Secukinumab shows superiority to etanercept

January 1, 2014

Recent head-to-head clinical trial results with secukinumab (Novartis) and etanercept (Enbrel, Amgen) show a significant superiority of secukinumab in the treatment and management of patients with moderate-to-severe plaque psoriasis, perhaps heralding a new standard of care for this patient population.

 

Recent head-to-head clinical trial results with secukinumab (Novartis) and etanercept (Enbrel, Amgen) show a significant superiority of secukinumab in the treatment and management of patients with moderate-to-severe plaque psoriasis, perhaps heralding a new standard of care for this patient population.

Novartis recently announced the new data from the phase 3 FIXTURE study, which compared the safety and efficacy of secukinumab (an interleukin-17A inhibitor) and etanercept (a tumor necrosis factor inhibitor) using two dosing regimens in patients with plaque psoriasis, at the 22nd Congress of the European Association of Dermatology and Venereology (EADV) in Istanbul.

The randomized, double-blind, placebo-controlled, 52-week multicenter study included 1,036 patients, and compared two doses of secukinumab (300 mg and 150 mg) with etanercept 50 mg and placebo. The co-primary endpoints were assessed at week 12 and compared secukinumab efficacy versus placebo according to the Psoriasis Area and Severity Index 75 (PASI 75), and the Investigator’s Global Assessment.

The clinical trial met all primary and pre-specified key secondary endpoints. Both doses of secukinumab demonstrated improved efficacy to etanercept throughout the study, and results showed that secukinumab patients’ skin cleared faster and longer than etanercept patients, beginning as early as week two. Importantly, the data also showed that twice as many secukinumab patients experienced almost clear skin (PASI 90) and completely clear skin (PASI 100) by week 12, compared to patients on etanercept.

Patients on secukinumab also demonstrated a quicker resolution of their symptoms compared to those taking etanercept. Clinically relevant differences were observed as early as week two and on average, secukinumab 300 mg patients had their symptoms halved by week three, compared to week eight for etanercept patients. The study also showed that 72 percent of secukinumab 300 mg patients experienced at least a 90 percent reduction in erythema, thickness and scaling (PASI 90) by week 16 of the study.

The incidence of adverse events was similar between both 300 mg and 150 mg secukinumab treatment groups, and was comparable to those patients on etanercept. There were no deaths reported in the study, and the most common adverse events in any treatment group (including placebo) throughout the study were nasopharyngitis and headache.

“I think that the results of the clinical trial were no real surprise. Although secukinumab blocks only a very small part of the immune system, it evidently blocks the right part, resulting in the profound results we have seen. The data on secukinumab is excellent, and it appears to work dramatically well, and fast, achieving remissions that are durable, lasting out to one year,” says Mark Lebwohl, M.D., Sol and Clara Kest Professor and chairman of the department of dermatology at Mount Sinai School of Medicine, New York.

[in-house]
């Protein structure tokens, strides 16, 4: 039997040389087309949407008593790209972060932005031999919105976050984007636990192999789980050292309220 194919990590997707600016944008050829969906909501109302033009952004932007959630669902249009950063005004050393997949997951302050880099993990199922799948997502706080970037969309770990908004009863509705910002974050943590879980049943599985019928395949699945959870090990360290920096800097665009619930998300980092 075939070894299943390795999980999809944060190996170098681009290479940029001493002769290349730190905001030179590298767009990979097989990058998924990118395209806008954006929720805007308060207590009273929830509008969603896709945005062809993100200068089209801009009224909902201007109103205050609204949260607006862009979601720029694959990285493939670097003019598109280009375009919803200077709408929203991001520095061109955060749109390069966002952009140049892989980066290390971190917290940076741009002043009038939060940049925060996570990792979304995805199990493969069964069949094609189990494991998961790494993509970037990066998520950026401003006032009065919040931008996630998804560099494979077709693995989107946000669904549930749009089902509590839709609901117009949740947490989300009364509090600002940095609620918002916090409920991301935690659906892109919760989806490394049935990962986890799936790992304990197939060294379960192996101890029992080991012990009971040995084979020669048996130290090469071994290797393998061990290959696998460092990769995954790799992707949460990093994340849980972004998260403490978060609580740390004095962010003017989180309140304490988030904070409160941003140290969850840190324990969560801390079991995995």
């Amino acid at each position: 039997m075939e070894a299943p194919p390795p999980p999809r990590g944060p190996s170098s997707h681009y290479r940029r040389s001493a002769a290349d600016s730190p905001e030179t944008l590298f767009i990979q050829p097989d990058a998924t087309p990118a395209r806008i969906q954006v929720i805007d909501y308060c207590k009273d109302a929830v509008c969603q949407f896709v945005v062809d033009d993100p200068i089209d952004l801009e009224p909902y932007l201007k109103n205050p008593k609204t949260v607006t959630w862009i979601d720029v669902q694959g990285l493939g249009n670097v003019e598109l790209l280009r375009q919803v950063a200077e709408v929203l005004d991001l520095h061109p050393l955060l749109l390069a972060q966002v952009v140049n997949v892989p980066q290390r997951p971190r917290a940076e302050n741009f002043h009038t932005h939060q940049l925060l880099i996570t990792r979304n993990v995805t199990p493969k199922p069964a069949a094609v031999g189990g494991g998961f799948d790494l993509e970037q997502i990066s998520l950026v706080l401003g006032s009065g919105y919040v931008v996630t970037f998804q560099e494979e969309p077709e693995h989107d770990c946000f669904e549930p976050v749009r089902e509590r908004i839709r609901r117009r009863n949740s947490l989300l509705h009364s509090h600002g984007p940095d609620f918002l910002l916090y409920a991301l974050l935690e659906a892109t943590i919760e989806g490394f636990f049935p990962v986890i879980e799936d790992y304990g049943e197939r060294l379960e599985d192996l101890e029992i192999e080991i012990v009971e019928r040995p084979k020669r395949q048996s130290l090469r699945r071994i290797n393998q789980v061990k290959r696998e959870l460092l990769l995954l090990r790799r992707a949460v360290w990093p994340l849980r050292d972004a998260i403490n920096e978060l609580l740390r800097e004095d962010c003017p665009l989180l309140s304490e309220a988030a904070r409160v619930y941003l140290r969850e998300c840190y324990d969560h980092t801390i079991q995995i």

Secukinumab is an agent that selectively targets interleukin-17A (IL-17A), and research has shown that IL-17A plays a critical role in driving the body’s autoimmune response in diseases such as plaque psoriasis, making this cytokine one of the preferred targets for investigational therapies. According to Dr. Lebwohl, the positive results on secukinumab reflected in this clinical trial is very good news for patients suffering from plaque psoriasis.

“Etanercept’s main strength is that it has been around a long time and has an excellent safety profile. It is a drug that we know, and we have patients who are doing well on it, and stay on it, and I believe that it will continue to be used in that way. With this new trial data however, we now appear to have an excellent treatment alternative for our psoriasis patients,” Dr. Lebwohl says.

There are many different factors that the clinician will consider when contemplating appropriate therapy in plaque psoriasis patients and, according to Dr. Lebwohl, prime among those factors is what insurances companies will pay for.

“Just how much these drugs will ultimately cost our patients will play an important role in how we move forward in choosing therapy in our patients,” he says.

Patients with plaque psoriasis will often also have psoriatic arthritis and, Dr. Lebwohl says, the tumor necrosis factor (TNF) blockers such as etanercept and adalimumab have a proven track record in the treatment and management of patients with psoriatic arthritis.

“Both of these TNF blockers have been shown to prevent the X-ray progression of joint disease, which is very important in our psoriasis patients who have concomitant psoriatic arthritis. This is another important factor that will also impact our decision on what drug to use in our patients,” Dr. Lebwohl says. “Nevertheless, it must be said that secukinumab looks really good right now, as it has shown to work very quickly with a high efficacy, and can achieve remissions that are long lasting.”